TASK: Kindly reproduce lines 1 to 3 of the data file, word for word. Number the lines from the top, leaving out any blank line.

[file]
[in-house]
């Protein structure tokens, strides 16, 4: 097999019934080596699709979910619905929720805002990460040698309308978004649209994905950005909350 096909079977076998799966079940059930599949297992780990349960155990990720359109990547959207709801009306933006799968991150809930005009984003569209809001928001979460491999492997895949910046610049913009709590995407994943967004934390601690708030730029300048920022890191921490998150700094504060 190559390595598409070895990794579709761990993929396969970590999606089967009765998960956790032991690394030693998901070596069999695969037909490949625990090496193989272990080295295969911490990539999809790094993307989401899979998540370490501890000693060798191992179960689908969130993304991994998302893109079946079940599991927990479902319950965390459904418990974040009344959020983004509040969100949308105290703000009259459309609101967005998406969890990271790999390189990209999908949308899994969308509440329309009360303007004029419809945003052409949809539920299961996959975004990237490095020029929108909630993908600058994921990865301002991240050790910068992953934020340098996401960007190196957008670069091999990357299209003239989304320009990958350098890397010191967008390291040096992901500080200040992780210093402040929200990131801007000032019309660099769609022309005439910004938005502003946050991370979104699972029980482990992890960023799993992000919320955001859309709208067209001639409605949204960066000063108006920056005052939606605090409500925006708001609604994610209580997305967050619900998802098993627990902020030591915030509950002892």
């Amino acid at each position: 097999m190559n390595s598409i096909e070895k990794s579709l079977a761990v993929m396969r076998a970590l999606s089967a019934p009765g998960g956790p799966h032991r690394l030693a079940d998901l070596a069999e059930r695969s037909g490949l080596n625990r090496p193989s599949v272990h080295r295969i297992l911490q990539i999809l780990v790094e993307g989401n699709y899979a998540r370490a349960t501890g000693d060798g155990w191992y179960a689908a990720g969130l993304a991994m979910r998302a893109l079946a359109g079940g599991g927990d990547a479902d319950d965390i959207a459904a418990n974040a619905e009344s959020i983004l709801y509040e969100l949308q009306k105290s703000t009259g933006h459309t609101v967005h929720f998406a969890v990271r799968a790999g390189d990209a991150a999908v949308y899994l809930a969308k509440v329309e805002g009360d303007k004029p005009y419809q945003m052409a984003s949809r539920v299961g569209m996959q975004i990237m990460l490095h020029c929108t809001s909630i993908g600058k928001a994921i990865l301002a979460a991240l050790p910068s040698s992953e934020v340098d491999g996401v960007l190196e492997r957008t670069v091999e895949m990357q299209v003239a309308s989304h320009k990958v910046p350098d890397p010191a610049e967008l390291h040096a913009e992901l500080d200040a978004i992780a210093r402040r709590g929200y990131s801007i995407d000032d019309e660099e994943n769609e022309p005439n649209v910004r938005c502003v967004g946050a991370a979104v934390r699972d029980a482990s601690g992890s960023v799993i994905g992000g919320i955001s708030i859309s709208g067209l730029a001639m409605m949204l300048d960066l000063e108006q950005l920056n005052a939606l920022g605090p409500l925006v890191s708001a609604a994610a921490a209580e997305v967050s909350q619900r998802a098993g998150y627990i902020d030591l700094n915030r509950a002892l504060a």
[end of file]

[in-house]
């Protein structure tokens, strides 16, 4: 097999019934080596699709979910619905929720805002990460040698309308978004649209994905950005909350 096909079977076998799966079940059930599949297992780990349960155990990720359109990547959207709801009306933006799968991150809930005009984003569209809001928001979460491999492997895949910046610049913009709590995407994943967004934390601690708030730029300048920022890191921490998150700094504060 190559390595598409070895990794579709761990993929396969970590999606089967009765998960956790032991690394030693998901070596069999695969037909490949625990090496193989272990080295295969911490990539999809790094993307989401899979998540370490501890000693060798191992179960689908969130993304991994998302893109079946079940599991927990479902319950965390459904418990974040009344959020983004509040969100949308105290703000009259459309609101967005998406969890990271790999390189990209999908949308899994969308509440329309009360303007004029419809945003052409949809539920299961996959975004990237490095020029929108909630993908600058994921990865301002991240050790910068992953934020340098996401960007190196957008670069091999990357299209003239989304320009990958350098890397010191967008390291040096992901500080200040992780210093402040929200990131801007000032019309660099769609022309005439910004938005502003946050991370979104699972029980482990992890960023799993992000919320955001859309709208067209001639409605949204960066000063108006920056005052939606605090409500925006708001609604994610209580997305967050619900998802098993627990902020030591915030509950002892």
């Amino acid at each position: 097999m190559n390595s598409i096909e070895k990794s579709l079977a761990v993929m396969r076998a970590l999606s089967a019934p009765g998960g956790p799966h032991r690394l030693a079940d998901l070596a069999e059930r695969s037909g490949l080596n625990r090496p193989s599949v272990h080295r295969i297992l911490q990539i999809l780990v790094e993307g989401n699709y899979a998540r370490a349960t501890g000693d060798g155990w191992y179960a689908a990720g969130l993304a991994m979910r998302a893109l079946a359109g079940g599991g927990d990547a479902d319950d965390i959207a459904a418990n974040a619905e009344s959020i983004l709801y509040e969100l949308q009306k105290s703000t009259g933006h459309t609101v967005h929720f998406a969890v990271r799968a790999g390189d990209a991150a999908v949308y899994l809930a969308k509440v329309e805002g009360d303007k004029p005009y419809q945003m052409a984003s949809r539920v299961g569209m996959q975004i990237m990460l490095h020029c929108t809001s909630i993908g600058k928001a994921i990865l301002a979460a991240l050790p910068s040698s992953e934020v340098d491999g996401v960007l190196e492997r957008t670069v091999e895949m990357q299209v003239a309308s989304h320009k990958v910046p350098d890397p010191a610049e967008l390291h040096a913009e992901l500080d200040a978004i992780a210093r402040r709590g929200y990131s801007i995407d000032d019309e660099e994943n769609e022309p005439n649209v910004r938005c502003v967004g946050a991370a979104v934390r699972d029980a482990s601690g992890s960023v799993i994905g992000g919320i955001s708030i859309s709208g067209l730029a001639m409605m949204l300048d960066l000063e108006q950005l920056n005052a939606l920022g605090p409500l925006v890191s708001a609604a994610a921490a209580e997305v967050s909350q619900r998802a098993g998150y627990i902020d030591l700094n915030r509950a002892l504060a």